I ended up enjoying the sleep data insights, which accurately flagged that I was getting ill thanks to an overnight rise in skin temperature, and because my workouts are mainly cardio I found the recovery data useful. But at the same time, I was frustrated with the limitations of Whoop, and the fact you need to wear it 24/7 to get the most out of it. You might see this as an advantage over competing bands, but if I don’t wear it for three days, the hole in my data is more noticeable than other platforms like Garmin’s or Polar’s.

Henry Burrell / Foundry

Software & Features

The Whoop app has a steep learning curve but once I was used to it I found it useful.

As mentioned, I like the sleep data and you can also journal in the app, answering a wide ranging number of questions that take in alcohol and caffeine consumption, acupuncture, air travel, bloating, if you’re a caregiver, if the cat sleeps in your bed, if you’ve used recreational drugs and a host of other variables.

You might not want to share this data in the first place, but I found that ignoring the journal didn’t affect the core Whoop data, so I didn’t use it much. There’s also a camera option where you can take a photo or selfie overlayed with Whoop data, but it won’t mean much to anyone but other Whoop users and is a half-baked social sharing feature.

Henry Burrell / Foundry

Much more useful is the ability to join or create communities. I joined the Great Britain community and could see I was 2,424th out of about 12,900 users. Tapping into the group showed me that the insane man ranked at number one had recently burned over 3,000 calories in a run and averaged a daily strain of 16.8. To be fair, I felt more compelled to train a little harder and go for an extra run to boost my score and there were more people in the group than I had expected, considering every single person who saw me wearing the Whoop 4.0 asked me what it was.

The app also awards you levels based on how many recoveries you log and simply encourages you not to take off your band. This is all well and good and there are some fine insights, but Whoop doesn’t offer much guidance. There’s a decent volume of data at your hands, but often the advice amounts to ‘you are ready to run’ or ‘get more sleep’ rather than something more sophisticated.

Battery Life & Charging

Whoop 4.0’s battery lasts about three or four days of use. It’s possible not to ever take it off thanks to the included charging accessory, though I have mixed feelings about that.

The small black charger slides onto the band while on your wrist and wirelessly tops up the device as you wear it. But the little charger is only good for one full charge when it itself is fully charged, which you do via USB-C. You won’t want to lose it either, as a replacement is $49/£44/€49.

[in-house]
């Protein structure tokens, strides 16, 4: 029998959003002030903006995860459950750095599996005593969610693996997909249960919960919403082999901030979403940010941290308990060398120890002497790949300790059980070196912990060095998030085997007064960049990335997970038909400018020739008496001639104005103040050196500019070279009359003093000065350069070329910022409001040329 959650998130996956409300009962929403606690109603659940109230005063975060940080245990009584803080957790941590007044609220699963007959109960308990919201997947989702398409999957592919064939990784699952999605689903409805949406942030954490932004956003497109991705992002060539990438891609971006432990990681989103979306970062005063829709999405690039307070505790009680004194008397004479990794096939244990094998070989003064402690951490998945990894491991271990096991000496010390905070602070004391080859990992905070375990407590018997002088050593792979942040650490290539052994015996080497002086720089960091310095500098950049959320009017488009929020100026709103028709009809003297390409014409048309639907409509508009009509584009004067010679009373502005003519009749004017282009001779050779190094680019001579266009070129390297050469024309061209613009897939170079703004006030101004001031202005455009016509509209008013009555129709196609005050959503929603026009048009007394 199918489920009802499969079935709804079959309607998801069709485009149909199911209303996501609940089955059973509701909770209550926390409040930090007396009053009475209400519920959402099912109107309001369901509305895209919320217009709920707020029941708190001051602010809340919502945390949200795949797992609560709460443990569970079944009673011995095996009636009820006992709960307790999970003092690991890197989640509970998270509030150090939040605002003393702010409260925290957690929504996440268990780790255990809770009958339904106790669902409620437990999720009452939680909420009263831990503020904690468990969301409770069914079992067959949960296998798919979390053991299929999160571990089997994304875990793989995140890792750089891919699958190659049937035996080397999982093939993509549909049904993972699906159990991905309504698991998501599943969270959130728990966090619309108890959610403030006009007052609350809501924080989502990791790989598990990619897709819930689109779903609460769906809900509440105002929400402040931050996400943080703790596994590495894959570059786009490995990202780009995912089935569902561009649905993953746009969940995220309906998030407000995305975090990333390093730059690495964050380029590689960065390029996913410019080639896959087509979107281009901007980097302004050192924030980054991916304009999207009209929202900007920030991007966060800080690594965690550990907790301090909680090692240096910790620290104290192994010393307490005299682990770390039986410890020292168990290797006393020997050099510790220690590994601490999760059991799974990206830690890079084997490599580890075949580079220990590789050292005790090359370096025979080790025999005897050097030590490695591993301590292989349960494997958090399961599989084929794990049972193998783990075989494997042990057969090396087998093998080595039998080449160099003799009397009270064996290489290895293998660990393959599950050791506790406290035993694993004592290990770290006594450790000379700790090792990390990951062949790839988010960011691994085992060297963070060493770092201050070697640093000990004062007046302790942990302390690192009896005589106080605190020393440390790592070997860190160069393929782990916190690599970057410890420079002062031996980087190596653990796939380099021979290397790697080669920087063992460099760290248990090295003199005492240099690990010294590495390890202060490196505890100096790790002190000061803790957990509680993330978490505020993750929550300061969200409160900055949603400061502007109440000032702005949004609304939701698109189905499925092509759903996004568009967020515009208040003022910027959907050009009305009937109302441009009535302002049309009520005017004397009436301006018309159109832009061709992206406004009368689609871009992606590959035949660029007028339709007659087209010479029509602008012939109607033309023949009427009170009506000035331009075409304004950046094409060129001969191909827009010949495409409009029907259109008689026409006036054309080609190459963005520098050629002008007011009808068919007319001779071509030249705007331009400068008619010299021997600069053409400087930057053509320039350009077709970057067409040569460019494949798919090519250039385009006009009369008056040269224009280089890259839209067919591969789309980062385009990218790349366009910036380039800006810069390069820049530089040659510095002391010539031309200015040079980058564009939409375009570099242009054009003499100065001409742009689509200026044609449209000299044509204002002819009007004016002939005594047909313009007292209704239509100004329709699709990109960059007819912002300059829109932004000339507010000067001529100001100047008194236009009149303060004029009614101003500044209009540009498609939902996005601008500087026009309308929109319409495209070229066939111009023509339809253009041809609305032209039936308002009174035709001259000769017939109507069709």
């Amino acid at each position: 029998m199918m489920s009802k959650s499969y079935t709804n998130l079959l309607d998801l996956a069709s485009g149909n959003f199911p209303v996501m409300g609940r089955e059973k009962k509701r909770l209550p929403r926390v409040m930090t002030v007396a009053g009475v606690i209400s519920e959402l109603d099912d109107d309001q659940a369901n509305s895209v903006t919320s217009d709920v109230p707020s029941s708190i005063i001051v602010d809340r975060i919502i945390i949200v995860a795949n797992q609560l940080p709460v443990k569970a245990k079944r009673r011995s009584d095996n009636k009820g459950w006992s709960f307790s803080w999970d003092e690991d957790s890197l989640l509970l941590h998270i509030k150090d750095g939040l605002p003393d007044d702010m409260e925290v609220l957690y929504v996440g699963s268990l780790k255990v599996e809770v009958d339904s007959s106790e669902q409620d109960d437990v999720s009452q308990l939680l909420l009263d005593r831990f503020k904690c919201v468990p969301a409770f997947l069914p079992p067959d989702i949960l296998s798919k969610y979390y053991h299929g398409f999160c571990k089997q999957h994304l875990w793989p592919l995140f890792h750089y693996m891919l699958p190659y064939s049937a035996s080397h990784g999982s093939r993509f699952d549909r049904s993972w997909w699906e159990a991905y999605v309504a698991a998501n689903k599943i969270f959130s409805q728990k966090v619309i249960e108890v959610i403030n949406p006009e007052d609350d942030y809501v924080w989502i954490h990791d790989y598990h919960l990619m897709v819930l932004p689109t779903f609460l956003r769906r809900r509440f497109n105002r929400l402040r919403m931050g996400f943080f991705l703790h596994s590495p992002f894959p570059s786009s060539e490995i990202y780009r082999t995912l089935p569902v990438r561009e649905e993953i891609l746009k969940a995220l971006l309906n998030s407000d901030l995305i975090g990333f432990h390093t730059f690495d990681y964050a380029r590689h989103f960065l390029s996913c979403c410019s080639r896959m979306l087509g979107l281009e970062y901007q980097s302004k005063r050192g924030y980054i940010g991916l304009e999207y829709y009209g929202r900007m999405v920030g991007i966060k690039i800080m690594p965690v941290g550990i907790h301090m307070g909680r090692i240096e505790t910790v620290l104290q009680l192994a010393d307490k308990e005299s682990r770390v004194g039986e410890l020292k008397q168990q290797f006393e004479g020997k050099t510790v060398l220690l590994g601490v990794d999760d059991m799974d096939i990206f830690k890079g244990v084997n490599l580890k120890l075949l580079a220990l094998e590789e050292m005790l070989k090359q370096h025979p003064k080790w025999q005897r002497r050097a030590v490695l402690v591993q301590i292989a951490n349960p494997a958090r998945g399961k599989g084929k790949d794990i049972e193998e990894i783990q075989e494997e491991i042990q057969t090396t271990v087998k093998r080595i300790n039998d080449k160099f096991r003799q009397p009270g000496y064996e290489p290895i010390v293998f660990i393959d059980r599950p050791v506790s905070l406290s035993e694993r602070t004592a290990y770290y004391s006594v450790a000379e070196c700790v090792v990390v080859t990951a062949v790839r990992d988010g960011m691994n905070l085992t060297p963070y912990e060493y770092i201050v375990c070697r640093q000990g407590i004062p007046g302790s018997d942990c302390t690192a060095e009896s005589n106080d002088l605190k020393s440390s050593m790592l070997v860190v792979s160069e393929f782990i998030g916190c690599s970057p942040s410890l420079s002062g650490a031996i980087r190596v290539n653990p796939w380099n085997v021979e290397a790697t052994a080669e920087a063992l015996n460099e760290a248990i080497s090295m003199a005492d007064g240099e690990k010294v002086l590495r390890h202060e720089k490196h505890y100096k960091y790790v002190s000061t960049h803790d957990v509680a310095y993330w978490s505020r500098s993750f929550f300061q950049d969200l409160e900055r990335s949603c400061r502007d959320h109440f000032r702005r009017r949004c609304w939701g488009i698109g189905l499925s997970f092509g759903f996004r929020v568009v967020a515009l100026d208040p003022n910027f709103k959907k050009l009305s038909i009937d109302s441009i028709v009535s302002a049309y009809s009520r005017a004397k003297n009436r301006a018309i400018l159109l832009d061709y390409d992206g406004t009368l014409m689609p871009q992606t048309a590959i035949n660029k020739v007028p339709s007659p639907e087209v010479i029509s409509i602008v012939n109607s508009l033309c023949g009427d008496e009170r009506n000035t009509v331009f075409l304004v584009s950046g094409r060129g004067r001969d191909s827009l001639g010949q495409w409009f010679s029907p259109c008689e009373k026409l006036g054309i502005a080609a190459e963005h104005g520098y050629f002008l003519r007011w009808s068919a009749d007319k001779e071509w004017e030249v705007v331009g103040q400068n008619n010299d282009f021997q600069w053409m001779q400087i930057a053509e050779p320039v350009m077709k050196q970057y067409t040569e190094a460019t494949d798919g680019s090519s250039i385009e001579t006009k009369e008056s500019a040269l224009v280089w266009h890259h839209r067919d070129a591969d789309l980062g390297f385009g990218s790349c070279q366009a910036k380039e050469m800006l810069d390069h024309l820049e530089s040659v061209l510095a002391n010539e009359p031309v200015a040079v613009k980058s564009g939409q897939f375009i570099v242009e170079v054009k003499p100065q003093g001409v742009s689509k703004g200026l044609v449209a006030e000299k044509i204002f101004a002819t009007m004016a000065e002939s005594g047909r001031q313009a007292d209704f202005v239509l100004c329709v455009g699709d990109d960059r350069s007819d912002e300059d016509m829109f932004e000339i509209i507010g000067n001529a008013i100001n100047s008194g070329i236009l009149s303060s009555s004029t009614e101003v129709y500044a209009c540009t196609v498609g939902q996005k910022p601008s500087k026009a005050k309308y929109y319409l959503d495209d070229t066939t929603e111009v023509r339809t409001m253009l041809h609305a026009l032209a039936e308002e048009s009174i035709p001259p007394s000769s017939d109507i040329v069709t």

Henry Burrell / Foundry

It means you have to charge up the charger and then clip it on to charge the Whoop band, which takes about an hour from empty. If you forget to charge up the charger, you’ll end up with a dead Whoop, though the app pings you reminders to charge.

It’s annoying you can’t charge the band directly with USB-C, because if you lose or misplace the charger accessory there is no way to charge it. I understand the charger is small so you can wear it (even if it does look like a parole GPS tracker) but needing to charge it so often when we are used to, say, wireless earbud cases holding a few charge cycles, is annoying.

Price & Availability

The worst thing about Whoop 4.0 is the pricing. Whoop is the name of the service more than the device or its bands, and that’s what you pay for on a subscription basis. Without the subscription, you can’t access your data so it’s essentially a paywall.

The Whoop 4.0 band is free with a Whoop membership, which costs $20/£18/€20 per month if you sign up for a 24 month membership ($480/£432/€480 upfront), $25/£22/€25 per month for annual membership ($300/£264/€300 upfront), or a pricier $30/£27/€30 per month with a 12 month minimum.

If you cancel, you must keep paying till the end of the minimum period. There’s no monthly rolling option, which sucks, as similar (but cheaper) service Fitbit Premium does.

Personalised engraving is only available in the US and will cost you an extra $25 (you can see the engraving while wearing the band).

You can also pay an additional $12/£14/€14 per month for Whoop Pro, which gets you a complimentary piece of clothing or band every three months, money off all accessories, and other perks.

View or Buy Whoop subscriptions

Henry Burrell / Foundry

Verdict

I’ve already mentioned the insanely expensive bands, and I think they are the thing that most clearly reveals the aspirational, exclusive branding and lifestyle that Whoop appears to rely on for its sales.

Yes, Apple Watch bands cost $49/£49/€49, but for less than the price of a 24 month Whoop subscription you could buy an Apple Watch, which does more, would last longer, and doesn’t require a subscription.

That is a slightly reductive point as the Apple Watch is a very different product from the Whoop 4.0. But it highlights how the Whoop service is for a specific subset of people who want to record cardio strain and their recovery data and don’t mind wearing a band every hour of the day and night.

After three months of me doing exactly this, I can’t help but feel I would rather pay upfront for a product like this and not have a subscription to pay.

Committing to pay so much to try out a relatively basic fitness tracker will put some people off, but if you want a tracker that focuses on cardio data and makes you more mindful about strain and sleep, it’s a good choice. Just don’t lose the charger.